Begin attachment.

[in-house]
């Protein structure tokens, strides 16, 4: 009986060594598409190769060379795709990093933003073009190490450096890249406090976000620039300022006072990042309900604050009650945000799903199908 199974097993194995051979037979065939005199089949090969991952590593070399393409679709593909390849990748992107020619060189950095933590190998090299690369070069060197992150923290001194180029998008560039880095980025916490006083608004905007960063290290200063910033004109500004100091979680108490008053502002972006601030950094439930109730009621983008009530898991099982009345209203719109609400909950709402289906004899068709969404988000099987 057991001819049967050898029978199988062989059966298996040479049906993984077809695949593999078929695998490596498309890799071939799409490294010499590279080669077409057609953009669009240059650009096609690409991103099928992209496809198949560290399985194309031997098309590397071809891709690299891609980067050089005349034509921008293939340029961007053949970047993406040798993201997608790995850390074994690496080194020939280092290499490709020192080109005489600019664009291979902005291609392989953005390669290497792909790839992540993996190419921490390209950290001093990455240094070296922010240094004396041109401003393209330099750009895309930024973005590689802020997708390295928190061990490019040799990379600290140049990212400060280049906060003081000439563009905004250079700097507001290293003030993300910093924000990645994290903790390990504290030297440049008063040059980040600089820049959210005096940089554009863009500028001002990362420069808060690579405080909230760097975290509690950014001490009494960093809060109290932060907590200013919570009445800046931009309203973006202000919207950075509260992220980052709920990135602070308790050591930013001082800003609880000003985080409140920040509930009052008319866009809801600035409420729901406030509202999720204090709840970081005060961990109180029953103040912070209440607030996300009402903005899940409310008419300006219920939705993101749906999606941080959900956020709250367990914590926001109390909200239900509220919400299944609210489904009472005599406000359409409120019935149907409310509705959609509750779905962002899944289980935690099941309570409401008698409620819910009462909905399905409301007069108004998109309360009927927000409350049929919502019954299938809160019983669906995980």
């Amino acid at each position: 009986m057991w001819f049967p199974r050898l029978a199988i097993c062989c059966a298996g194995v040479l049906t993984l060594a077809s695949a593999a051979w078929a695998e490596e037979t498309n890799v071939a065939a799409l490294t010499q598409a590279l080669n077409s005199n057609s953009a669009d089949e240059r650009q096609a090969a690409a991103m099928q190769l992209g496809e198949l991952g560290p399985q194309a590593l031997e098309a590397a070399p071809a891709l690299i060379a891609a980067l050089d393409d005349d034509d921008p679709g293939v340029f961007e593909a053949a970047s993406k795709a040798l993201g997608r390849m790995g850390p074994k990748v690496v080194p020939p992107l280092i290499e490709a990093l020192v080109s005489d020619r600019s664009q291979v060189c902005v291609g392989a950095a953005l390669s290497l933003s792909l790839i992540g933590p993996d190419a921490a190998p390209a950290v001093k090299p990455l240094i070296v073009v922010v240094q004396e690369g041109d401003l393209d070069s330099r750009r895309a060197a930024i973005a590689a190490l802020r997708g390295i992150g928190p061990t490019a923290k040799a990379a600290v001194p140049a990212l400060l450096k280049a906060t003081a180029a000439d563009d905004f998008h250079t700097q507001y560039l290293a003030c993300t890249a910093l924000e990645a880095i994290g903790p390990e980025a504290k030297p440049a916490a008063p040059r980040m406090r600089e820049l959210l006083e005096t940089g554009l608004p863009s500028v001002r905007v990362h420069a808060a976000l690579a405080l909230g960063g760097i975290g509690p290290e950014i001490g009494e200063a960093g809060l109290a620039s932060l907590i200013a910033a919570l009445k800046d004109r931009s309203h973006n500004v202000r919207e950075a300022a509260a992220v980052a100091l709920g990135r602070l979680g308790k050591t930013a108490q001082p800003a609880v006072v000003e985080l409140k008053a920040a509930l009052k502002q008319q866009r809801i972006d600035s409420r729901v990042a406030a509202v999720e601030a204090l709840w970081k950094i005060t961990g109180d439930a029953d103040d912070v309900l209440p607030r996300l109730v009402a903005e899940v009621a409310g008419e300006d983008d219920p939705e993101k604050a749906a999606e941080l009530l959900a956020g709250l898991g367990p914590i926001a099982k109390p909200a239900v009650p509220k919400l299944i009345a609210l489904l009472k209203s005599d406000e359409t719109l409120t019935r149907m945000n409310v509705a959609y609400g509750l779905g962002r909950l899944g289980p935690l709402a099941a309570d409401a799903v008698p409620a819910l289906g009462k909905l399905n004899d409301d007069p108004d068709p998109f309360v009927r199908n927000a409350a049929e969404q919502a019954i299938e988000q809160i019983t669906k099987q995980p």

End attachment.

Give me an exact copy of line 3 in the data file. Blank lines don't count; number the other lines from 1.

């Amino acid at each position: 009986m057991w001819f049967p199974r050898l029978a199988i097993c062989c059966a298996g194995v040479l049906t993984l060594a077809s695949a593999a051979w078929a695998e490596e037979t498309n890799v071939a065939a799409l490294t010499q598409a590279l080669n077409s005199n057609s953009a669009d089949e240059r650009q096609a090969a690409a991103m099928q190769l992209g496809e198949l991952g560290p399985q194309a590593l031997e098309a590397a070399p071809a891709l690299i060379a891609a980067l050089d393409d005349d034509d921008p679709g293939v340029f961007e593909a053949a970047s993406k795709a040798l993201g997608r390849m790995g850390p074994k990748v690496v080194p020939p992107l280092i290499e490709a990093l020192v080109s005489d020619r600019s664009q291979v060189c902005v291609g392989a950095a953005l390669s290497l933003s792909l790839i992540g933590p993996d190419a921490a190998p390209a950290v001093k090299p990455l240094i070296v073009v922010v240094q004396e690369g041109d401003l393209d070069s330099r750009r895309a060197a930024i973005a590689a190490l802020r997708g390295i992150g928190p061990t490019a923290k040799a990379a600290v001194p140049a990212l400060l450096k280049a906060t003081a180029a000439d563009d905004f998008h250079t700097q507001y560039l290293a003030c993300t890249a910093l924000e990645a880095i994290g903790p390990e980025a504290k030297p440049a916490a008063p040059r980040m406090r600089e820049l959210l006083e005096t940089g554009l608004p863009s500028v001002r905007v990362h420069a808060a976000l690579a405080l909230g960063g760097i975290g509690p290290e950014i001490g009494e200063a960093g809060l109290a620039s932060l907590i200013a910033a919570l009445k800046d004109r931009s309203h973006n500004v202000r919207e950075a300022a509260a992220v980052a100091l709920g990135r602070l979680g308790k050591t930013a108490q001082p800003a609880v006072v000003e985080l409140k008053a920040a509930l009052k502002q008319q866009r809801i972006d600035s409420r729901v990042a406030a509202v999720e601030a204090l709840w970081k950094i005060t961990g109180d439930a029953d103040d912070v309900l209440p607030r996300l109730v009402a903005e899940v009621a409310g008419e300006d983008d219920p939705e993101k604050a749906a999606e941080l009530l959900a956020g709250l898991g367990p914590i926001a099982k109390p909200a239900v009650p509220k919400l299944i009345a609210l489904l009472k209203s005599d406000e359409t719109l409120t019935r149907m945000n409310v509705a959609y609400g509750l779905g962002r909950l899944g289980p935690l709402a099941a309570d409401a799903v008698p409620a819910l289906g009462k909905l399905n004899d409301d007069p108004d068709p998109f309360v009927r199908n927000a409350a049929e969404q919502a019954i299938e988000q809160i019983t669906k099987q995980p």